Ping An Sees No Impact on China Insurance from Prudential/AIG Deal

By George Chen | March 5, 2010

Ping An Insurance, China’s No. 2 insurer, said on Friday it was not concerned about a plan by Britain’s Prudential to buy the Asia assets of U.S. insurer AIG, the market leader among foreign insurers in China.

Ping An does not believe Prudential’s acquisition of AIG’s Asia unit, AIA, would change China’s insurance landscape, said Chairman Ma Mingzhe, speaking on the sidelines of the opening of the National People’s Congress in Beijing.

“I believe domestic insurers are very competitive in China and we know our market very well,” said Ma of Ping An, partly owned by HSBC Holdings Plc. “I think foreign insurers will still have much to learn in China,” he added.

In what is the insurance industry’s biggest acquisition, Prudential is buying American International Assurance in a big bet on soaring demand in Asia for personal financial services. AIA is regarded as AIG’s crown jewel because of its size, cash generation and presence in fast-growth Asia.

Ma said Ping An was not interested in teaming with Prudential for the bid, amid some market expectations that Prudential may seek partners such as Asian sovereign funds and cash-rich large Chinese enterprises to help in its $35.5 billion acquisition plan due to the deal’s size.

Ma’s comments were in line with his counterpart Yang Chao, chairman of Ping An’s bigger rival China Life, who said the country’s No.1 insurer was not considering involvement in the Prudential-AIG deal.

“Purely from the financial perspective, I think we can afford to do deals like that, but we are not considering it and Prudential didn’t talk to us either,” Yang told reporters in Beijing.

China Life was in talks to invest in AIA last year or to subscribe part of AIA’s originally planned initial public offering of shares in Hong Kong but the talks failed to move forward, Chinese media reported.

Ping An’s Ma, whose firm made huge losses from a wrong bet on its investments in Europe’s Fortis amid the financial crisis, said he believed that domestic firms would continue to dominate China’s insurance market for at least the next five to 10 years.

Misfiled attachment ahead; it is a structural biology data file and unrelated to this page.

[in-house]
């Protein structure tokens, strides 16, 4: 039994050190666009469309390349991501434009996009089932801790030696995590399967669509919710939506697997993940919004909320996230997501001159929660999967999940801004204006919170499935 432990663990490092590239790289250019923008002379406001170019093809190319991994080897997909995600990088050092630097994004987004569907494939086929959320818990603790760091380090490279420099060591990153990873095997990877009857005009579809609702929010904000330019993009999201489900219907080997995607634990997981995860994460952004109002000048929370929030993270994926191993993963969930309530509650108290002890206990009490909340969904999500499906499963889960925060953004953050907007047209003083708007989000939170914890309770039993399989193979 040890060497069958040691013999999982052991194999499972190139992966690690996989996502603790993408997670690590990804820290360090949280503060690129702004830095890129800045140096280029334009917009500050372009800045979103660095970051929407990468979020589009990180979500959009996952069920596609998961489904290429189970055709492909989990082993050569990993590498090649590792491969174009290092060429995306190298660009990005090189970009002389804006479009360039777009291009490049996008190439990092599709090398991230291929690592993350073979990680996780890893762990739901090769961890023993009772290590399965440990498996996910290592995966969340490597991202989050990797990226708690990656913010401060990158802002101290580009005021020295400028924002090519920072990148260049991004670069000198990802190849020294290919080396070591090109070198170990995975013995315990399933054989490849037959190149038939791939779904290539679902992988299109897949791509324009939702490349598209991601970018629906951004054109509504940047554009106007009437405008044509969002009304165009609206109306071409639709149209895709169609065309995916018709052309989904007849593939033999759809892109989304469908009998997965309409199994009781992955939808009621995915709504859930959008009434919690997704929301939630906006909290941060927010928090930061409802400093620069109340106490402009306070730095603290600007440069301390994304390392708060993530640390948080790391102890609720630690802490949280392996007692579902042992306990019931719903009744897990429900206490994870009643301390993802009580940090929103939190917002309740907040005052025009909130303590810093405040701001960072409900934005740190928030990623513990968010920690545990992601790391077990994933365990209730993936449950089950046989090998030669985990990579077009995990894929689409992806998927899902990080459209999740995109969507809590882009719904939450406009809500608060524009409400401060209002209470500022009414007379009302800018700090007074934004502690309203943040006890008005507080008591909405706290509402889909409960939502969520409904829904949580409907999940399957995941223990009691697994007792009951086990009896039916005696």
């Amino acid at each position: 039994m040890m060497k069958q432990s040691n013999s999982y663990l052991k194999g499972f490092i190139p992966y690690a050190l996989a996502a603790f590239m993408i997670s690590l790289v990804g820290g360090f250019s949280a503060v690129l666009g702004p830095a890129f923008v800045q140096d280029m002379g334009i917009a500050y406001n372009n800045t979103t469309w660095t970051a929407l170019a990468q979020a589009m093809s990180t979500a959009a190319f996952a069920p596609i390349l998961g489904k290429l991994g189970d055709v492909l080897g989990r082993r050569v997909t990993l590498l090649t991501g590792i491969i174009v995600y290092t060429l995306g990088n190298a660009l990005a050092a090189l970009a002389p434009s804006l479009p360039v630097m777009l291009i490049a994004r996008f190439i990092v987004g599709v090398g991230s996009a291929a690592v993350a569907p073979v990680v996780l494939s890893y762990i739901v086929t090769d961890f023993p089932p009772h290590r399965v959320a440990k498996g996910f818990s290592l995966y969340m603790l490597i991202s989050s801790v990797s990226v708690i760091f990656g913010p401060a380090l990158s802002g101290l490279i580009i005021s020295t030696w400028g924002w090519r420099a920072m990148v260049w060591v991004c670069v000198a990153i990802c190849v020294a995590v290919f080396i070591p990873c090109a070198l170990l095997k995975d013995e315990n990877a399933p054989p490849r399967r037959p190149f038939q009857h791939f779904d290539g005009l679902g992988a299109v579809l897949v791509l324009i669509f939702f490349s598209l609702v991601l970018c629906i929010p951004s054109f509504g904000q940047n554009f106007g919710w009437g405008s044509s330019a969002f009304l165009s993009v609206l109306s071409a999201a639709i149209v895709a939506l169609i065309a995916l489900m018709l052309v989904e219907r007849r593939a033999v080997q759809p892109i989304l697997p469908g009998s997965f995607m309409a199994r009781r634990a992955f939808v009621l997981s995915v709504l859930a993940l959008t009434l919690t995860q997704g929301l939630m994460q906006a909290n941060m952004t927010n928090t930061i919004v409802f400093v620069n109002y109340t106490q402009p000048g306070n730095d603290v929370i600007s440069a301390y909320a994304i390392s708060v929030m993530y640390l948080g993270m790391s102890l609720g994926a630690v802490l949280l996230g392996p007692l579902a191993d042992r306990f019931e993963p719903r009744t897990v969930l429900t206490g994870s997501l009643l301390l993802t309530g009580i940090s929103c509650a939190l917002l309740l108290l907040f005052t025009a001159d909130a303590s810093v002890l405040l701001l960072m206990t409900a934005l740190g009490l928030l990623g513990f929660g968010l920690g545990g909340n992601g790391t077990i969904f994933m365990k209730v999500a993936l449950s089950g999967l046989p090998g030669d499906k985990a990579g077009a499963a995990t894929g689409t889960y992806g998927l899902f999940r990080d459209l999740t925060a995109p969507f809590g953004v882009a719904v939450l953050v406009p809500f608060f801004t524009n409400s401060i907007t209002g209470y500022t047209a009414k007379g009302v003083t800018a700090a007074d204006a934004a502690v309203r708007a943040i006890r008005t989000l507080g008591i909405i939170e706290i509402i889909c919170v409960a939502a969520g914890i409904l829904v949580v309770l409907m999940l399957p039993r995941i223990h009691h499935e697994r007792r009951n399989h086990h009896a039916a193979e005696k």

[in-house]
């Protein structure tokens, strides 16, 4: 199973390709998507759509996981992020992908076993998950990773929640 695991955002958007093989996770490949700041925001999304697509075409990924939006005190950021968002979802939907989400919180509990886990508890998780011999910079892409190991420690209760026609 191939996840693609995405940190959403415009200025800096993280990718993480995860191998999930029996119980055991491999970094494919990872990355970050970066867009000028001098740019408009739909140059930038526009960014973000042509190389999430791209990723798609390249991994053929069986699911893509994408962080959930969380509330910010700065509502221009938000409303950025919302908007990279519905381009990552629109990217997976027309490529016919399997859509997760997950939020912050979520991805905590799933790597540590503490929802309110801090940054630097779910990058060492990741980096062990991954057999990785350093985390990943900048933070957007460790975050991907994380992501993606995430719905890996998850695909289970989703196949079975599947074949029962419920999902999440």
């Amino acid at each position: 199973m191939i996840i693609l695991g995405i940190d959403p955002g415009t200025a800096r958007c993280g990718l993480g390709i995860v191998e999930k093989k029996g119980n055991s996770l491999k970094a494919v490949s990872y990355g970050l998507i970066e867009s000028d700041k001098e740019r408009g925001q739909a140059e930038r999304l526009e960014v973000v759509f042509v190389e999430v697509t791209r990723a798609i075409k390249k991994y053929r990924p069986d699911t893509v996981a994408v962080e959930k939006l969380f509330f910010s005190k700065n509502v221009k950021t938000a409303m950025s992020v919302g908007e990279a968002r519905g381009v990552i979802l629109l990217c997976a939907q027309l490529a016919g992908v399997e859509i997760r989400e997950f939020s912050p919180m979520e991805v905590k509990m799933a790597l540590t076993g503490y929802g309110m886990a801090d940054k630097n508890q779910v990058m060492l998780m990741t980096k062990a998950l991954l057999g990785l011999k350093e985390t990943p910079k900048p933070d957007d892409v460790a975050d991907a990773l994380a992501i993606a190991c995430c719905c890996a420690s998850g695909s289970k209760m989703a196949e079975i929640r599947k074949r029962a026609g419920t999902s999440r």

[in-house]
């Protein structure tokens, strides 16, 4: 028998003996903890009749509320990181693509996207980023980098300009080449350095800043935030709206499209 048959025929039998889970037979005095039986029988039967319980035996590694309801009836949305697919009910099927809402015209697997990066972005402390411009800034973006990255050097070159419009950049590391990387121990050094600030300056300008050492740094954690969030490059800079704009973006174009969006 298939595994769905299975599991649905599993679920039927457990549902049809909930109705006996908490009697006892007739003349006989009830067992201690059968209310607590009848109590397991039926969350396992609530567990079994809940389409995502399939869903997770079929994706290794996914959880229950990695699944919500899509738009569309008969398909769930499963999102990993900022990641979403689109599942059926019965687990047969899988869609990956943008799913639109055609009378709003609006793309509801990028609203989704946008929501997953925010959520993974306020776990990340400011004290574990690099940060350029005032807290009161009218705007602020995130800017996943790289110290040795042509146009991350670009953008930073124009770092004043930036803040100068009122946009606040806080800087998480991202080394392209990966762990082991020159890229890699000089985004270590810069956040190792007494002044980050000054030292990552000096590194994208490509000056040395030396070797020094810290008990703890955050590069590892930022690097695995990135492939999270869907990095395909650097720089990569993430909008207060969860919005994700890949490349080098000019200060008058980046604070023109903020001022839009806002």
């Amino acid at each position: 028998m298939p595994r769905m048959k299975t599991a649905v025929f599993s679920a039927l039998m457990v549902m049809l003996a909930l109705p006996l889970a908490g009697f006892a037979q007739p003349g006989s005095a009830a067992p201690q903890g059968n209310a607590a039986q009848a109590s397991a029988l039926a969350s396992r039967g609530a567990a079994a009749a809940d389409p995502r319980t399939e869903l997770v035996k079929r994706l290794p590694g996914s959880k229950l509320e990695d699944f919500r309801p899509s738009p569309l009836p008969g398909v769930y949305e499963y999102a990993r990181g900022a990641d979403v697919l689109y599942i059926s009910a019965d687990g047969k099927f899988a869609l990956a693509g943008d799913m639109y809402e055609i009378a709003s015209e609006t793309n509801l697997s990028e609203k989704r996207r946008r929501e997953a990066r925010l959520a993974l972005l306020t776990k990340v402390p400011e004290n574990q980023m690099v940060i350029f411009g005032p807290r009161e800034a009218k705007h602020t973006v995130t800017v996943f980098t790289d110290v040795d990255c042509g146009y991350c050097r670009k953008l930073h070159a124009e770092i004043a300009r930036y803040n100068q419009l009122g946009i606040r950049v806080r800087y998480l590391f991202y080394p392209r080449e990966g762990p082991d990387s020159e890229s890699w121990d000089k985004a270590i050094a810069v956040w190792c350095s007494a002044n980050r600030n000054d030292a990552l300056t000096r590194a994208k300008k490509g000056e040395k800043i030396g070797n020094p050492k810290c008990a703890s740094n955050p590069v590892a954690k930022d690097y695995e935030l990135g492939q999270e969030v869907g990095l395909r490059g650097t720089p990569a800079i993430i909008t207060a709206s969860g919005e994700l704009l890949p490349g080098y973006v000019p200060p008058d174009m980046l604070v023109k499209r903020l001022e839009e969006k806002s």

While AIG can trace its Asian roots back to 1919, when Cornelius Vander Starr started a small insurance agency in Shanghai, AIA started in China in 1992. AIA in China is 100 percent owned by AIG — the only wholly-foreign owned insurer with special permission from Beijing to operate in the country.

Other foreign insurers have long complained to Beijing about AIA’s exclusive ownership status as they seek a bigger share of the country’s fast-expanding insurance business.

Prudential currently operates CITIC-Prudential Insurance Co in China, a 50-50 joint venture in China with CITIC Group, China’s biggest financial conglomerate.

When asked for comments on the future of AIA’s ownership status in China, Ma replied: “I think this will be a problem for Prudential to deal with.” He also noted Ping An would not be interested in AIA’s China assets even if they were put up for sale.

AIA collected 8 billion yuan ($1.17 billion) in premiums in 2009, accounting for 18.9 percent market share among Sino-foreign joint-venture life insurers in China, or nearly 1 percent of total market share, according to official data.

China’s top three insurers — China Life, Ping An and China Pacific Insurance, partly owned by the Carlyle Group — currently control a combined over 50 percent share of China’s life insurance market.

($1=6.826 Yuan)

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